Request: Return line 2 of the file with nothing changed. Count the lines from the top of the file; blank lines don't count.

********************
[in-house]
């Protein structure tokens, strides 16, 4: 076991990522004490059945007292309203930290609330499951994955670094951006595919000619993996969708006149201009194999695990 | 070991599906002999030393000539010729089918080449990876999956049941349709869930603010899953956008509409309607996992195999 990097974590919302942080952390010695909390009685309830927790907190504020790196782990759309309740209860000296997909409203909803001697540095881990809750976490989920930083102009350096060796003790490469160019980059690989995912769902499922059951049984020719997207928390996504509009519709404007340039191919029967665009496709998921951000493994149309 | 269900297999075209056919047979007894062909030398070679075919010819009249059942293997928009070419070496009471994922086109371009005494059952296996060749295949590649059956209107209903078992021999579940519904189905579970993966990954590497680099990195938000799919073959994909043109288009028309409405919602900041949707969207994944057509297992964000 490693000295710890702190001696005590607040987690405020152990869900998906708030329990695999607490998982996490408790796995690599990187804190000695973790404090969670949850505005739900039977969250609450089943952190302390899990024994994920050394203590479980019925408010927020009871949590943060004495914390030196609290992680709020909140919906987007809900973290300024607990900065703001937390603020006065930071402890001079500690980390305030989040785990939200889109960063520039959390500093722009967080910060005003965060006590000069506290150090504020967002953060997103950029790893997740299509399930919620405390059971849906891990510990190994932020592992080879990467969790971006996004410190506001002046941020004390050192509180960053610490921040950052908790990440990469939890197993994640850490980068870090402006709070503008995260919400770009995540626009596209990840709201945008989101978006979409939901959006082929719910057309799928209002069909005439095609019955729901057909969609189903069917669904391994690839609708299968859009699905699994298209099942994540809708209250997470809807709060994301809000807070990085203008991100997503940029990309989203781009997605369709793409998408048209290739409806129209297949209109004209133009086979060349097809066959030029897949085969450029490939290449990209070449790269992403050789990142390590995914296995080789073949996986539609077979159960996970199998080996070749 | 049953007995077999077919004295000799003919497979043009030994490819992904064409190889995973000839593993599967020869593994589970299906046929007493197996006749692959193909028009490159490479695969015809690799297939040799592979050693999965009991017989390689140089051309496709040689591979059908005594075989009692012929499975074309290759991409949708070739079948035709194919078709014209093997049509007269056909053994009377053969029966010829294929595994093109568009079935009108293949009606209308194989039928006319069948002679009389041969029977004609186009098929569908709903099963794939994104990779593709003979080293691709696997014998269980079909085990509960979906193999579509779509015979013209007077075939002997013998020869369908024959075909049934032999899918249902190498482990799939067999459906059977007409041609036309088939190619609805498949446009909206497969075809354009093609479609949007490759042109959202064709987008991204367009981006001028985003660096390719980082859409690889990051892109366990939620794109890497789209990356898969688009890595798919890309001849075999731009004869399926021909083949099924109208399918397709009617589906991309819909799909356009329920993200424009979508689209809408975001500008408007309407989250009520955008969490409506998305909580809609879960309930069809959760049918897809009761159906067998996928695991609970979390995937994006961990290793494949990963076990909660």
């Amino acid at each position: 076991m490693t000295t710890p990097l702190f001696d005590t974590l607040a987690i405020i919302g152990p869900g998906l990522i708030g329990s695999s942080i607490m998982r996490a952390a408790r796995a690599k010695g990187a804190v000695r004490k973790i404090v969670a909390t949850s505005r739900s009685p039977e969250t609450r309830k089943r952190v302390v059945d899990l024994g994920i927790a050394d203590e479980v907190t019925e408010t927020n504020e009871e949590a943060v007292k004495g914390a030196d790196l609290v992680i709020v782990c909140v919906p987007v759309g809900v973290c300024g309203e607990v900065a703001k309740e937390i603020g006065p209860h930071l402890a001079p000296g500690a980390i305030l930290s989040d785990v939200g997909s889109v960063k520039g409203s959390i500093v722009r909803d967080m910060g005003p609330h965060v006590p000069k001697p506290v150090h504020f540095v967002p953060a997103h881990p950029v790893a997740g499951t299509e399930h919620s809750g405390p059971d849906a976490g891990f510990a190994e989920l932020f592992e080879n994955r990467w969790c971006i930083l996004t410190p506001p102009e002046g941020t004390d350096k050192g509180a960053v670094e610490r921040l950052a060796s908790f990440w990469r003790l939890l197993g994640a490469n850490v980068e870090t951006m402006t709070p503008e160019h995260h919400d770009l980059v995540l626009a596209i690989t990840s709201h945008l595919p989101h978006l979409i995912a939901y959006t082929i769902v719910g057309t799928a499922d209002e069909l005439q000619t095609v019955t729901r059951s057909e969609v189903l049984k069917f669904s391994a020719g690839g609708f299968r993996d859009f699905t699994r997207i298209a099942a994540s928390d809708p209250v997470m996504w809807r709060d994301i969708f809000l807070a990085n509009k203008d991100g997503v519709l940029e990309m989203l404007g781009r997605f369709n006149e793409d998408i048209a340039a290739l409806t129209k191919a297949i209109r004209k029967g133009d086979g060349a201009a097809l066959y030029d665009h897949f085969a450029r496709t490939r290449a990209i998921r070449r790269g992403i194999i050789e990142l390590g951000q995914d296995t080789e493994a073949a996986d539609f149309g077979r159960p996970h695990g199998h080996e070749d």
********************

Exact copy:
């Protein structure tokens, strides 16, 4: 076991990522004490059945007292309203930290609330499951994955670094951006595919000619993996969708006149201009194999695990 | 070991599906002999030393000539010729089918080449990876999956049941349709869930603010899953956008509409309607996992195999 990097974590919302942080952390010695909390009685309830927790907190504020790196782990759309309740209860000296997909409203909803001697540095881990809750976490989920930083102009350096060796003790490469160019980059690989995912769902499922059951049984020719997207928390996504509009519709404007340039191919029967665009496709998921951000493994149309 | 269900297999075209056919047979007894062909030398070679075919010819009249059942293997928009070419070496009471994922086109371009005494059952296996060749295949590649059956209107209903078992021999579940519904189905579970993966990954590497680099990195938000799919073959994909043109288009028309409405919602900041949707969207994944057509297992964000 490693000295710890702190001696005590607040987690405020152990869900998906708030329990695999607490998982996490408790796995690599990187804190000695973790404090969670949850505005739900039977969250609450089943952190302390899990024994994920050394203590479980019925408010927020009871949590943060004495914390030196609290992680709020909140919906987007809900973290300024607990900065703001937390603020006065930071402890001079500690980390305030989040785990939200889109960063520039959390500093722009967080910060005003965060006590000069506290150090504020967002953060997103950029790893997740299509399930919620405390059971849906891990510990190994932020592992080879990467969790971006996004410190506001002046941020004390050192509180960053610490921040950052908790990440990469939890197993994640850490980068870090402006709070503008995260919400770009995540626009596209990840709201945008989101978006979409939901959006082929719910057309799928209002069909005439095609019955729901057909969609189903069917669904391994690839609708299968859009699905699994298209099942994540809708209250997470809807709060994301809000807070990085203008991100997503940029990309989203781009997605369709793409998408048209290739409806129209297949209109004209133009086979060349097809066959030029897949085969450029490939290449990209070449790269992403050789990142390590995914296995080789073949996986539609077979159960996970199998080996070749 | 049953007995077999077919004295000799003919497979043009030994490819992904064409190889995973000839593993599967020869593994589970299906046929007493197996006749692959193909028009490159490479695969015809690799297939040799592979050693999965009991017989390689140089051309496709040689591979059908005594075989009692012929499975074309290759991409949708070739079948035709194919078709014209093997049509007269056909053994009377053969029966010829294929595994093109568009079935009108293949009606209308194989039928006319069948002679009389041969029977004609186009098929569908709903099963794939994104990779593709003979080293691709696997014998269980079909085990509960979906193999579509779509015979013209007077075939002997013998020869369908024959075909049934032999899918249902190498482990799939067999459906059977007409041609036309088939190619609805498949446009909206497969075809354009093609479609949007490759042109959202064709987008991204367009981006001028985003660096390719980082859409690889990051892109366990939620794109890497789209990356898969688009890595798919890309001849075999731009004869399926021909083949099924109208399918397709009617589906991309819909799909356009329920993200424009979508689209809408975001500008408007309407989250009520955008969490409506998305909580809609879960309930069809959760049918897809009761159906067998996928695991609970979390995937994006961990290793494949990963076990909660």